Pipe-bursting replaces cracked sewer pipes under Durango streets

Trenchless technology saves money, may become more common in town

AUI employee Edwardo San Santiesteban works on replacing sewer lines near The Palace Restaurant. His company uses a pneumatic hammer, shaped like a bullet, to burst old sewer pipes and replace them with new lines. The city replaced 2,100 feet of sewer line this spring without digging any trenches. Enlarge photo

Mary Shinn/Durango Herald

AUI employee Edwardo San Santiesteban works on replacing sewer lines near The Palace Restaurant. His company uses a pneumatic hammer, shaped like a bullet, to burst old sewer pipes and replace them with new lines. The city replaced 2,100 feet of sewer line this spring without digging any trenches.

Crews replaced cracked and aging sewer lines along Narrow Gauge Avenue and beneath the Durango & Silverton Narrow Gauge Railroad depot this spring without digging a trench.

Instead, the city’s contractor broke apart old pipe of clay and iron with a bullet-shaped pneumatic hammer that pulls the new high-density polyethylene pipe behind it, Utilities Director Steve Salka said.

The hammer is driven by a compressor and dragged by a winch in the path of the old pipe. Once broken up, the old pipes stay in the ground around the new pipe.

“It’s an 8-foot-long missile,” he said.

The pipe-bursting technique left infrastructure such as railroad lines undisturbed, saved the city money and allowed the city to maintain sewer service to customers. The technology, while not new, is likely to be used far more often around town, Salka said.

The city expects to spend $600,000 on the ongoing project to replace 2,100 feet of pipe, including a section along Narrow Gauge, from Eighth Street to College Drive and from College Drive underneath the parking lot of the General Palmer Hotel to The Palace Restaurant. The city also replaced pipe in front of the railroad depot to the Gaslight Twin Cinema and underneath the train yard to U.S. Highway 160.

AUI, the contractor from Albuquerque, is scheduled to wrap up pipe-bursting work on Monday, ending the raucous thumping heard downtown in recent weeks, Salka said. In the final stage of the project, crews will clean and refurbish manholes and manhole covers.

The project was not expected to extend under the train yard, but city cameras revealed the pipes, believed to be 80 years old, were deteriorating.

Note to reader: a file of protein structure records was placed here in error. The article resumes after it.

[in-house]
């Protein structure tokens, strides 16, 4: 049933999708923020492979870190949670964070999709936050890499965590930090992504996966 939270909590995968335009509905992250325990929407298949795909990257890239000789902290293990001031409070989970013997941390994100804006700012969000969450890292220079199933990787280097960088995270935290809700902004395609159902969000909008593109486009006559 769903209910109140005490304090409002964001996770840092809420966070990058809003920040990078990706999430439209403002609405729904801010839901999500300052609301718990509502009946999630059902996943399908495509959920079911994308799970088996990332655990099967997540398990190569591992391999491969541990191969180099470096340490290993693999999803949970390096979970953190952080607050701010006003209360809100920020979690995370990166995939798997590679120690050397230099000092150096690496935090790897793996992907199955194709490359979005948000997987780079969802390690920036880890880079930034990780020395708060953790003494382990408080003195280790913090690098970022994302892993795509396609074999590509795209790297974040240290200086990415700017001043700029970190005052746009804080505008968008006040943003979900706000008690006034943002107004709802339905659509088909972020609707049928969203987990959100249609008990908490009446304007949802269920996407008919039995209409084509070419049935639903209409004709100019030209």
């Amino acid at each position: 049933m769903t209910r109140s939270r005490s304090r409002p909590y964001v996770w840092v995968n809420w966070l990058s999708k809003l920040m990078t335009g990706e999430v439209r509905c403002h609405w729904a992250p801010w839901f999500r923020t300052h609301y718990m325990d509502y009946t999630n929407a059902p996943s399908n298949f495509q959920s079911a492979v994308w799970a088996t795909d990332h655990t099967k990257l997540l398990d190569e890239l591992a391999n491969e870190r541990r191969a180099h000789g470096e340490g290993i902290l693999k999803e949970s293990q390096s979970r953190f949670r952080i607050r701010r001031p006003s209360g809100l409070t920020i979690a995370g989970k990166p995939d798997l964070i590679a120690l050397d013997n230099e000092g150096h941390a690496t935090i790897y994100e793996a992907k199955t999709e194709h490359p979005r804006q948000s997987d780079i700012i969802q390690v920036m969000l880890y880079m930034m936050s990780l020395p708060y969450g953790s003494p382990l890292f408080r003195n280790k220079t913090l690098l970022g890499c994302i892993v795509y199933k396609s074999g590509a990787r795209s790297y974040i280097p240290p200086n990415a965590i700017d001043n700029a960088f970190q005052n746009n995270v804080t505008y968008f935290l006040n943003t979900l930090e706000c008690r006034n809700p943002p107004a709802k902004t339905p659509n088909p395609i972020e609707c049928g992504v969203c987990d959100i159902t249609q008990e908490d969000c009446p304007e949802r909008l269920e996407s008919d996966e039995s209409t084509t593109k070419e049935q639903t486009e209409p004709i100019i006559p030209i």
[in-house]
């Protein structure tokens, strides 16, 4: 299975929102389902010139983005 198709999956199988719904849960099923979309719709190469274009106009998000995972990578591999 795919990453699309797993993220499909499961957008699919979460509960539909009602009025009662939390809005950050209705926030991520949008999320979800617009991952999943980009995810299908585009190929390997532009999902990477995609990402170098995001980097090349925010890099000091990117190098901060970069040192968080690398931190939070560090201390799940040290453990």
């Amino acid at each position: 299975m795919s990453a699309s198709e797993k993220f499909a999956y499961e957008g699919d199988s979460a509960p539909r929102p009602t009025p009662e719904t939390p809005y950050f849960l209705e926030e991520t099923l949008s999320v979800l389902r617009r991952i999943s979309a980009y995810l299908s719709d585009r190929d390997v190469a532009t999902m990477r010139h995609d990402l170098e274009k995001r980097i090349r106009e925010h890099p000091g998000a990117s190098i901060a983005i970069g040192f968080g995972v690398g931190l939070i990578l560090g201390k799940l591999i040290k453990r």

Near the train yard, city staff also discovered small sinkholes caused by pipes deteriorated on the bottom, Salka said. The new inch-thick pipes are expected to last 100 years.

“It will outlive the people that live in Durango,” he said.

Before the city’s sewer rate increases that started in 2015 and were phased in over three years, the city didn’t have the money for pipe replacement, Salka said.

Using pipe-bursting reduced the price of the project by an estimated 25 percent because the city didn’t have to dig trenches or replace any landscaping or pavement above the pipes, he said.

During pipe-bursting, most of the gray water is pumped around the sections of pipe that are being replaced.

Pipe-bursting allows a small amount of gray water to remain in the line, and crews expect a small amount of seepage while breaking up the old pipe and dragging in new pipe, but it’s not a problem because it’s not near the river or a storm drain, Salka said.

Pipe-bursting technology is about 20 years old and the city has used it before, but Salka expects the city to use it much more.

The city has hired AUI to replace the multiple sections of corrugated pipe underneath the dam at Roger’s Reservoir on College Mesa during the summer, Salka said.

Concrete was used to grout together sections of pipe, and because it’s deteriorated, the clay that forms the dam has been leaching through the pipes, he said. The small erosion problem was discovered in 2015.

“The only reason we put it off is we couldn’t get anyone that was qualified to come and do it,” he said.

He also expects to use pipe-bursting to replace sewer lines along busy streets in the next few years.

“When we get ready to do Main Street and Second Avenue, we think this would be an ideal way,” he said.

mshinn@durangoherald.com

A pneumatic hammer driven by a compressor is dragged by a winch in the path of old sewer lines around the Durango & Silverton Narrow Gauge Railroad depot. The city replaced 2,100 feet of sewer line this spring without digging any trenches using the technology. Enlarge photo

Courtesy of Steve Salka/city of Durango

A pneumatic hammer driven by a compressor is dragged by a winch in the path of old sewer lines around the Durango & Silverton Narrow Gauge Railroad depot. The city replaced 2,100 feet of sewer line this spring without digging any trenches using the technology.

A pneumatic hammer shaped like a bullet breaks apart sewer lines so new lines can be dragged through the existing tunnel. The city replaced 2,100 feet of sewer line this spring without digging any trenches using this technology. Lines along Narrow Gauge Avenue from Eighth Street to College Drive were replaced. The city also replaced lines to businesses near the train station and under the train yard. Enlarge photo

Courtesy of Steve Salka/City of Durango

A pneumatic hammer shaped like a bullet breaks apart sewer lines so new lines can be dragged through the existing tunnel. The city replaced 2,100 feet of sewer line this spring without digging any trenches using this technology. Lines along Narrow Gauge Avenue from Eighth Street to College Drive were replaced. The city also replaced lines to businesses near the train station and under the train yard.

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